STILLPOINT Archive: last updated 12/10/2012
“My hometown? Everywhere I’ve lived more than six months.”
When asked to name his hometown, Dan Darko, associate professor of biblical and theological studies, replies, “Everywhere I’ve lived for more than six months.” That would include Accra, Ghana, his hometown (where he had his first teaching job, at Central University College); Croatia, where he studied at the Evangelical Theological Seminary and met his wife, Maryl; London, where he did further theological study at three different universities; and, in the U.S., Pennsylvania, and Hamilton, Massachusetts. This past summer he returned to Ghana for three weeks to teach at Regent University College of Science and Technology.
His many homes have given Dan not just a breadth of cultural understanding, but also a seasoned perspective on the global church. “Global Christianity is more than a cliché,” he says. “The two billion Christians worldwide are spread across every continent, with approximately sixty to seventy percent residing in the southern hemisphere. Thus, the majority of Christians are no longer based in the West and do not identify as ‘white.’ The Body of Christ is multi-ethnic, ecumenical, and socially engaged —trends that coincide with more general trends of globalization. Even in Western countries, most of the vibrant churches we find are either immigrant churches (Korean, African, Spanish, and so on) of multi-ethnic composition, or they are led by pastors with missionary experience. For example, Europe’s two largest churches in Ukraine and England were founded and are led by natives of Nigeria.”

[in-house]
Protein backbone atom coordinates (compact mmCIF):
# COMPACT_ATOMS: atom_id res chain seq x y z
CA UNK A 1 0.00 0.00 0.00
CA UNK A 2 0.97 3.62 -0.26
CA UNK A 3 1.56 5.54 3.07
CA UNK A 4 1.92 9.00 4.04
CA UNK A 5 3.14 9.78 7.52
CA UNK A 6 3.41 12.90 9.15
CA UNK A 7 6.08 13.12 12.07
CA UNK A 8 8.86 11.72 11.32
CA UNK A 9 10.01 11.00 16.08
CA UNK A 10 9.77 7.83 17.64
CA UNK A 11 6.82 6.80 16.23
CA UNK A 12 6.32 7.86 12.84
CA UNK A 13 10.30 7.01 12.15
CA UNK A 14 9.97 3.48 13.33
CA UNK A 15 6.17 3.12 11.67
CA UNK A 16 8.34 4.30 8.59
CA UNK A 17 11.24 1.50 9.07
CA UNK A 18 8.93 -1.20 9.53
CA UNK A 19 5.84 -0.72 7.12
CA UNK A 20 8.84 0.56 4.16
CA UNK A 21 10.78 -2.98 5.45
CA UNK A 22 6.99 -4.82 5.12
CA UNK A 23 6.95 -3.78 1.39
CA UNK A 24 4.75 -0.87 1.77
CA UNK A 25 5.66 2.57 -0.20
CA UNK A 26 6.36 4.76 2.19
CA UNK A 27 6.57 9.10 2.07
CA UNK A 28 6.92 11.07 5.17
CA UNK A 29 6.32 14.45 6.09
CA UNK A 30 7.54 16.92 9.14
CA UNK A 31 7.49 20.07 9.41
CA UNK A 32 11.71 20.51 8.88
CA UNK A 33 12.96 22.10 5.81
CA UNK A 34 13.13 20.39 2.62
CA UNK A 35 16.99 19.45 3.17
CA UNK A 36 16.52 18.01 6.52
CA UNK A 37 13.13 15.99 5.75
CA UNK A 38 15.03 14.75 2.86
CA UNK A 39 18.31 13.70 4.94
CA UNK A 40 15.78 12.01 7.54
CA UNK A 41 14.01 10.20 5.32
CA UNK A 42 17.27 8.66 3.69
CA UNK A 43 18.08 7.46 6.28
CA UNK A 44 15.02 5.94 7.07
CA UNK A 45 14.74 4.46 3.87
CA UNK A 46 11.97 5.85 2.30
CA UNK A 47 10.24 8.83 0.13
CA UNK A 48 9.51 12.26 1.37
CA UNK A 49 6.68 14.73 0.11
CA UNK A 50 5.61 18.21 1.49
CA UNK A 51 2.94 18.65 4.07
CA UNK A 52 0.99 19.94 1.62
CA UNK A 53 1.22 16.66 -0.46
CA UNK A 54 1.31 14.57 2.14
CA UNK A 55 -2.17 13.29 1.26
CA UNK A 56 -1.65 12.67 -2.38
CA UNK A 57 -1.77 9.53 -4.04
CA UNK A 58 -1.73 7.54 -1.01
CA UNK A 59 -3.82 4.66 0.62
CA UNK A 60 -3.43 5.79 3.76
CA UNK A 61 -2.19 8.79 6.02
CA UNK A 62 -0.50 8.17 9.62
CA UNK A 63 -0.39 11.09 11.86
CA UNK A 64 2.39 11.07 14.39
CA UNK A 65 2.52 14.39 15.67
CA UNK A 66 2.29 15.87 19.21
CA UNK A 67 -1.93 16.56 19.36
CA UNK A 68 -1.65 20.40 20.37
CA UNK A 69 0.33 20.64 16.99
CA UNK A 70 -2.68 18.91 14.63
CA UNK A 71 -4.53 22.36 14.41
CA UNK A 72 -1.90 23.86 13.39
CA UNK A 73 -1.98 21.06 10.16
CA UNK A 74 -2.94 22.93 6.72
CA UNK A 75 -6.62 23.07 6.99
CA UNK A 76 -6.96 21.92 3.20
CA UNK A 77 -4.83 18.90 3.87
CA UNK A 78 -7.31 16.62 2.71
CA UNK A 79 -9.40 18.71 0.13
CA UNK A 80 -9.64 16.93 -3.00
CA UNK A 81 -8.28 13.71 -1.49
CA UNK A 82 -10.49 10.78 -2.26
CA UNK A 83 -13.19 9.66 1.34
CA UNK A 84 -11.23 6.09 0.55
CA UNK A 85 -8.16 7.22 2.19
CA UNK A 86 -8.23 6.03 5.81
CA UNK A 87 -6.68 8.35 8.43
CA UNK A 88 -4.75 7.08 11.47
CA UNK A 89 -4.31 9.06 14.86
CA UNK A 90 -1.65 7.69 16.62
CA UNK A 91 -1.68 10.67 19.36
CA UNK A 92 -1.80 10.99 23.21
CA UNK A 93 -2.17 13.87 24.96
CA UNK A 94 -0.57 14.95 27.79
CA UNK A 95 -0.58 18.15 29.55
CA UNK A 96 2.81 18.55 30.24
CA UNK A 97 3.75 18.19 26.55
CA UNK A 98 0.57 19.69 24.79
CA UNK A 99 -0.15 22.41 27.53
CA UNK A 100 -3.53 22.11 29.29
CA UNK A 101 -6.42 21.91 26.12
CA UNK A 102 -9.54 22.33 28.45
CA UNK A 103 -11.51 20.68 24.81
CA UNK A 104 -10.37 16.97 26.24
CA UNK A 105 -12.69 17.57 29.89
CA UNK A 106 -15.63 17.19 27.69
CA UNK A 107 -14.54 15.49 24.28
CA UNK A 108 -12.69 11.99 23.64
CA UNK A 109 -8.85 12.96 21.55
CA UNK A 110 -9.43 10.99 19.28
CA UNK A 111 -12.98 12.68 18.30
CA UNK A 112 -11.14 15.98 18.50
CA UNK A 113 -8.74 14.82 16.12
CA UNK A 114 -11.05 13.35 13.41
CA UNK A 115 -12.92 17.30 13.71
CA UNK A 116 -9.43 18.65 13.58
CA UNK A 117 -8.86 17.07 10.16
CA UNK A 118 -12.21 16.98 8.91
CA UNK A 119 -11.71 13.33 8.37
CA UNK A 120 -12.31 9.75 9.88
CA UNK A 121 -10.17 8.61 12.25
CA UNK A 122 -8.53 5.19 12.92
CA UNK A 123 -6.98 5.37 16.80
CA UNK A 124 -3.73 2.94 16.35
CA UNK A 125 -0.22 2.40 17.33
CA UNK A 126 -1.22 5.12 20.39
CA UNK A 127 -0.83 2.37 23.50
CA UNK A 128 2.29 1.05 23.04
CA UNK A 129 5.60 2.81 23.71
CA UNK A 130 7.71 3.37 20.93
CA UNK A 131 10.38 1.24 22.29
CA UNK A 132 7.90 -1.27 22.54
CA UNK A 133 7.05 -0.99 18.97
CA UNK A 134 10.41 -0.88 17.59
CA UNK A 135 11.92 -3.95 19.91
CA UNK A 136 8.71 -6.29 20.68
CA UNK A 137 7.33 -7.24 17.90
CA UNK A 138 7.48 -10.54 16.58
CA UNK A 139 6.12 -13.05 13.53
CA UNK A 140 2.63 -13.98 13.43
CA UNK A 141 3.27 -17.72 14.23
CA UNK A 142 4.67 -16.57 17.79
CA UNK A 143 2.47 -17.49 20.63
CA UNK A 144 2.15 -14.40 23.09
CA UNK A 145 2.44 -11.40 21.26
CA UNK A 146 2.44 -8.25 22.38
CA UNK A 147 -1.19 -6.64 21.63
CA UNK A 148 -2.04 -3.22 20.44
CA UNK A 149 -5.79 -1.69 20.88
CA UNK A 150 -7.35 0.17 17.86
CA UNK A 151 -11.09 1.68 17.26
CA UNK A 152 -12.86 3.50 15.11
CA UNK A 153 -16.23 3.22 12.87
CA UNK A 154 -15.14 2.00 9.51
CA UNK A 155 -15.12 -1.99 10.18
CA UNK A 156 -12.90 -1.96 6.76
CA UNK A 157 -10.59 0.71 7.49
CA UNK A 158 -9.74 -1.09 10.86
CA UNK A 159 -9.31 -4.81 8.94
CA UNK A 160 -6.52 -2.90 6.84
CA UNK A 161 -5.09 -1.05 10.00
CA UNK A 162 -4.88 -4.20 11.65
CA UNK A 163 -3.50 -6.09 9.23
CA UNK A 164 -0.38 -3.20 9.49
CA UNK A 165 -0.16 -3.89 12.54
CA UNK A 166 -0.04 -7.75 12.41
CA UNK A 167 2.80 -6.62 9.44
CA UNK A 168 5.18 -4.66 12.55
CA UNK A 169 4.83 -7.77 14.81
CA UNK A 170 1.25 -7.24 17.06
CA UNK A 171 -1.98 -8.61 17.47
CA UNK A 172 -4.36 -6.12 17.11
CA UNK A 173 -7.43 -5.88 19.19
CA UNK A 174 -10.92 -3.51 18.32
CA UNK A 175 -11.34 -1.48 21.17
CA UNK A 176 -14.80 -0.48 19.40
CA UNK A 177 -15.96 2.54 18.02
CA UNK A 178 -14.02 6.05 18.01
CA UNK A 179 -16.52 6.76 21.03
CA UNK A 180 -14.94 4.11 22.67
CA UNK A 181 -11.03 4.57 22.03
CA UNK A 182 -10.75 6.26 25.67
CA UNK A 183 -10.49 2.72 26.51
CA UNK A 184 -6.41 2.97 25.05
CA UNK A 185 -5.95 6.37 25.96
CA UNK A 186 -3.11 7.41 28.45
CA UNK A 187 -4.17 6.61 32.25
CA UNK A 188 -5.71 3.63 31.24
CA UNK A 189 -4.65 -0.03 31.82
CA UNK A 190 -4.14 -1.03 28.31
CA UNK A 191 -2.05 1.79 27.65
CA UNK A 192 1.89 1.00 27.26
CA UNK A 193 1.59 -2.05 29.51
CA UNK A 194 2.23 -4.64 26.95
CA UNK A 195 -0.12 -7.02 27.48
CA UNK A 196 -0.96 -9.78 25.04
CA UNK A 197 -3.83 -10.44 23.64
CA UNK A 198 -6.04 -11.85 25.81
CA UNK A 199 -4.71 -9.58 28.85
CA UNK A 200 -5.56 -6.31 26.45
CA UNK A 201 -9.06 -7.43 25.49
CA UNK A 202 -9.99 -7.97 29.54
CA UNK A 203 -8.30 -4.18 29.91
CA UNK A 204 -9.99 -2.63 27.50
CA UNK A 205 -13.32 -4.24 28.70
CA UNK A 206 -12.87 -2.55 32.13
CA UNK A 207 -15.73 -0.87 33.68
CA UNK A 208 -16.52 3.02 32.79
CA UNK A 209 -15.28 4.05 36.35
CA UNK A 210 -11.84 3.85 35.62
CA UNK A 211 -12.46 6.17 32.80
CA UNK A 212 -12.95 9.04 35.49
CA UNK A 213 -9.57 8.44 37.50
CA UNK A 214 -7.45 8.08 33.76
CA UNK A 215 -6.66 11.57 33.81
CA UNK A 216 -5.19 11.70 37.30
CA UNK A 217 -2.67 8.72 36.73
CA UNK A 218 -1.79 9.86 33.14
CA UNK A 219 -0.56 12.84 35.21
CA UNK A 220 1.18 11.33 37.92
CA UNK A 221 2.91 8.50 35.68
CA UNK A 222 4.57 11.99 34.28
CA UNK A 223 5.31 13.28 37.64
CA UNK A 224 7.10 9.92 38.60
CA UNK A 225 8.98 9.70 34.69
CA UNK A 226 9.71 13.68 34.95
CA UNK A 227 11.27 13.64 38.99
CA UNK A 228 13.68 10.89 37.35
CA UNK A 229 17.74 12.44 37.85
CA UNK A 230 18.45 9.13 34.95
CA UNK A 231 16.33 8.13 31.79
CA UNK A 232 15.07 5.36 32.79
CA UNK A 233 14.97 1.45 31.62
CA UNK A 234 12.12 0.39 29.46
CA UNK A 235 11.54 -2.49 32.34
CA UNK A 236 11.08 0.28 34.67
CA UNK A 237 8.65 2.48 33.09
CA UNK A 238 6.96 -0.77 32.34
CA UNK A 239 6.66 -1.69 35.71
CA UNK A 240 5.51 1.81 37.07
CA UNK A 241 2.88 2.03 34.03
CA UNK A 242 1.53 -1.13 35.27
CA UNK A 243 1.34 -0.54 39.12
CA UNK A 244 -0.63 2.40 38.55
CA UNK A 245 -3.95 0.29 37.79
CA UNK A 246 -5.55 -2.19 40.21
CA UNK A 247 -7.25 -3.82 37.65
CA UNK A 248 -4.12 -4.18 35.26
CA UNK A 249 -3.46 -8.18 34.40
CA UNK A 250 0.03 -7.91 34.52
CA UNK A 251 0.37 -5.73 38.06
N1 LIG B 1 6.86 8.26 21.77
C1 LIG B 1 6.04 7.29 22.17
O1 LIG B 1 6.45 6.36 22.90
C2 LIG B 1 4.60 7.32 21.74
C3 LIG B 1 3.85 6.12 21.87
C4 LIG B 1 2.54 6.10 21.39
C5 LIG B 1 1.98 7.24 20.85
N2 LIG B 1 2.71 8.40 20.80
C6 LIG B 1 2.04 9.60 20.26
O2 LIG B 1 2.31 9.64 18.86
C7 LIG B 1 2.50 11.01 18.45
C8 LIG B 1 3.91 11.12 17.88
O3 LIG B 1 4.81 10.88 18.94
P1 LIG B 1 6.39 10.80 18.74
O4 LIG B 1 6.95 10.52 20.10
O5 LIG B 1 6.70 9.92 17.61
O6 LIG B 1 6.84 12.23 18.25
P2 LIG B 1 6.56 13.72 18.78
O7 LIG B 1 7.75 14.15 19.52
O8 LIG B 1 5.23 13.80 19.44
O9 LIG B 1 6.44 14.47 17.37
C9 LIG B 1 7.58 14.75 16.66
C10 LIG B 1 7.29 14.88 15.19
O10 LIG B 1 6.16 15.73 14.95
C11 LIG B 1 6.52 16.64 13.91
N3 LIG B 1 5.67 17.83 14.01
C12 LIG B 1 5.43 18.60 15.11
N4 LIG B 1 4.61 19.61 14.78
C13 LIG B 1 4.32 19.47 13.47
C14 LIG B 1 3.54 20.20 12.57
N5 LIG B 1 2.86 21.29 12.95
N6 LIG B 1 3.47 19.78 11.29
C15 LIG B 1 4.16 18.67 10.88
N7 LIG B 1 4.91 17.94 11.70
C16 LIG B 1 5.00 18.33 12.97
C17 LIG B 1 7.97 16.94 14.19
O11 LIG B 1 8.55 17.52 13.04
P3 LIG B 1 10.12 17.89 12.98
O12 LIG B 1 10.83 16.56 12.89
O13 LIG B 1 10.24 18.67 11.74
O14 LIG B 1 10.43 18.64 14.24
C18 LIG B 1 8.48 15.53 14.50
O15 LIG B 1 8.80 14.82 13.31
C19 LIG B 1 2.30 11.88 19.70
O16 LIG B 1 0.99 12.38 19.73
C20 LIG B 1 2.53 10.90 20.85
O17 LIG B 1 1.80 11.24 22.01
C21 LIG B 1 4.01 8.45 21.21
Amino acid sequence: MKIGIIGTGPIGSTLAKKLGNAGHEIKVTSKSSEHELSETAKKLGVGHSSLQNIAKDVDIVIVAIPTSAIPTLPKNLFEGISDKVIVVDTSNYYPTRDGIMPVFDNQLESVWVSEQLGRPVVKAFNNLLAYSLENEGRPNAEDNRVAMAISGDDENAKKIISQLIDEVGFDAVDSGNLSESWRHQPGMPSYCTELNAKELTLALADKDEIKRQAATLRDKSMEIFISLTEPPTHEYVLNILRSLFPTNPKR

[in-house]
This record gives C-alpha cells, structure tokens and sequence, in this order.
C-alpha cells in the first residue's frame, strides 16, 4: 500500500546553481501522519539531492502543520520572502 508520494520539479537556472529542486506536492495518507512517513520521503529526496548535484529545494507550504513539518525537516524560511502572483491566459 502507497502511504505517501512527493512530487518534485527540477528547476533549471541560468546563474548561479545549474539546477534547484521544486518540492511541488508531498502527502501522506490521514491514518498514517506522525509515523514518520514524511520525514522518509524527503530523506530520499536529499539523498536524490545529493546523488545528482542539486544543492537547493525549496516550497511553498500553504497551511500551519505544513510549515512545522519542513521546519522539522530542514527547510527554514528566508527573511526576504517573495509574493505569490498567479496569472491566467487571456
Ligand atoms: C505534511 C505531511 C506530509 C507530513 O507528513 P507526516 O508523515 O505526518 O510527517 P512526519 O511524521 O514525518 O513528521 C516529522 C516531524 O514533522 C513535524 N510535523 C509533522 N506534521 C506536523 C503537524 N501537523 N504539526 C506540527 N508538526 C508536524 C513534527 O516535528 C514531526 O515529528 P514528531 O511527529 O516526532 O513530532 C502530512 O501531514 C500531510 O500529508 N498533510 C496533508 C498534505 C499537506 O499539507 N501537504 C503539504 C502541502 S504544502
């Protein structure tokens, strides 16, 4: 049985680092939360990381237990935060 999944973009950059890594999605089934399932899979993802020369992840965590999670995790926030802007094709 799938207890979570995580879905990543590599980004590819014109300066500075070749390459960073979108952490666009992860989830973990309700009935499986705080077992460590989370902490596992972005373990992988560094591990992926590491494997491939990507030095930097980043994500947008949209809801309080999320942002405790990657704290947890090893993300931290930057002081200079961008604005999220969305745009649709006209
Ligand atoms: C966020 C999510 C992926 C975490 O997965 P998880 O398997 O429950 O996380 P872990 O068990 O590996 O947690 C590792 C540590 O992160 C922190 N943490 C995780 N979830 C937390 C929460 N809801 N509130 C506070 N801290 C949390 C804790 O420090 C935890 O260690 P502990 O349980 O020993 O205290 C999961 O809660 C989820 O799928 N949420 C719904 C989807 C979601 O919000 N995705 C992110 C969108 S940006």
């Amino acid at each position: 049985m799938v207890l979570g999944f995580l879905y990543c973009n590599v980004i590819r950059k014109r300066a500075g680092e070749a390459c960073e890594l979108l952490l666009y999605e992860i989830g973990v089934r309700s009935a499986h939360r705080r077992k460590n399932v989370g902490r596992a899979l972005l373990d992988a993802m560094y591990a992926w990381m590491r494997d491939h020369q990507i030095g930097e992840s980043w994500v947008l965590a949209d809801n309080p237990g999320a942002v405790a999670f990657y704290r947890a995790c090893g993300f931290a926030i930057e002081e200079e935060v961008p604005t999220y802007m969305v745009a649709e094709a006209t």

The global church is also ecumenical, he says, “knocking down pillars of entrenched doctrinal positions. Presbyterian, Methodist and independent charismatic pastors swap pulpits with no hesitation. Catholic, Lutheran, Methodist and Orthodox churches are reaching agreement on shared faith and fellowship in Christ. Some Roman Catholics now sing hymns written by the Wesley brothers, such as ‘Love Divine, All Love Excelling.’
“The charismatic renewal also crosses denominational lines in the ‘majority’ or ‘two-thirds’ world. It is not unusual to find drumming, clapping and ‘lifting up’ of hands in the worship services of Catholics, Presbyterians and Baptists in Africa and Latin America. In Ghana, Baptist churches run like nondenominational or pentecostal/charismatic churches.”
Darko sees Gordon as well-situated to be a player in the emerging global church. “Gordon’s many opportunities for overseas study enable fruitful service to Global Christianity in many forms,” he notes. “Perhaps this is why our Global Christianity concentration is one of the fastest growing concentrations at this time.”
“Gordon has been a significant part of global Christianity since its inception,” he says. “After all, it was born in the region where the first missionary of the United States ventured (from Salem) to take the gospel to the rest of the world.”
Dan Darko, associate professor of biblical studies, is the author of No Longer Living as the Gentiles: Differentiation and Shared Ethical Values in Ephesians 4.17-6.9 (London: T&T Clark, 2008), and has recently contributed a chapter to Global Voices: Reading the Bible in the Majority World (Hendrickson, 2013). He specializes in Pauline studies and Biblical hermeneutics.